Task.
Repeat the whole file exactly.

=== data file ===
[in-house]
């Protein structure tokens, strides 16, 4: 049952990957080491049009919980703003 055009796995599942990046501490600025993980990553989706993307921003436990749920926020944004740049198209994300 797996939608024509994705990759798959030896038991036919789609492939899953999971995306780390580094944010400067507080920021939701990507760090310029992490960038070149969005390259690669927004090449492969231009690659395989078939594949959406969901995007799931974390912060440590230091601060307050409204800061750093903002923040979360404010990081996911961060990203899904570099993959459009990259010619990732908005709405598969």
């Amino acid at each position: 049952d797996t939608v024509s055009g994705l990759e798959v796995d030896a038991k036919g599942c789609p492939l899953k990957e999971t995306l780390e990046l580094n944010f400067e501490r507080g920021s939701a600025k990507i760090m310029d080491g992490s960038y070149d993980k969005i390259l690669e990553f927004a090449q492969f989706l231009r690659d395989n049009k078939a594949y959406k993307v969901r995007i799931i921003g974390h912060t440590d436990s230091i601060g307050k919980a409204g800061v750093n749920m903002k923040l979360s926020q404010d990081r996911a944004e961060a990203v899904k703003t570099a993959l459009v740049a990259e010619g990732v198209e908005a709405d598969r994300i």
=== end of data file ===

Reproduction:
[in-house]
């Protein structure tokens, strides 16, 4: 049952990957080491049009919980703003 055009796995599942990046501490600025993980990553989706993307921003436990749920926020944004740049198209994300 797996939608024509994705990759798959030896038991036919789609492939899953999971995306780390580094944010400067507080920021939701990507760090310029992490960038070149969005390259690669927004090449492969231009690659395989078939594949959406969901995007799931974390912060440590230091601060307050409204800061750093903002923040979360404010990081996911961060990203899904570099993959459009990259010619990732908005709405598969």
């Amino acid at each position: 049952d797996t939608v024509s055009g994705l990759e798959v796995d030896a038991k036919g599942c789609p492939l899953k990957e999971t995306l780390e990046l580094n944010f400067e501490r507080g920021s939701a600025k990507i760090m310029d080491g992490s960038y070149d993980k969005i390259l690669e990553f927004a090449q492969f989706l231009r690659d395989n049009k078939a594949y959406k993307v969901r995007i799931i921003g974390h912060t440590d436990s230091i601060g307050k919980a409204g800061v750093n749920m903002k923040l979360s926020q404010d990081r996911a944004e961060a990203v899904k703003t570099a993959l459009v740049a990259e010619g990732v198209e908005a709405d598969r994300i």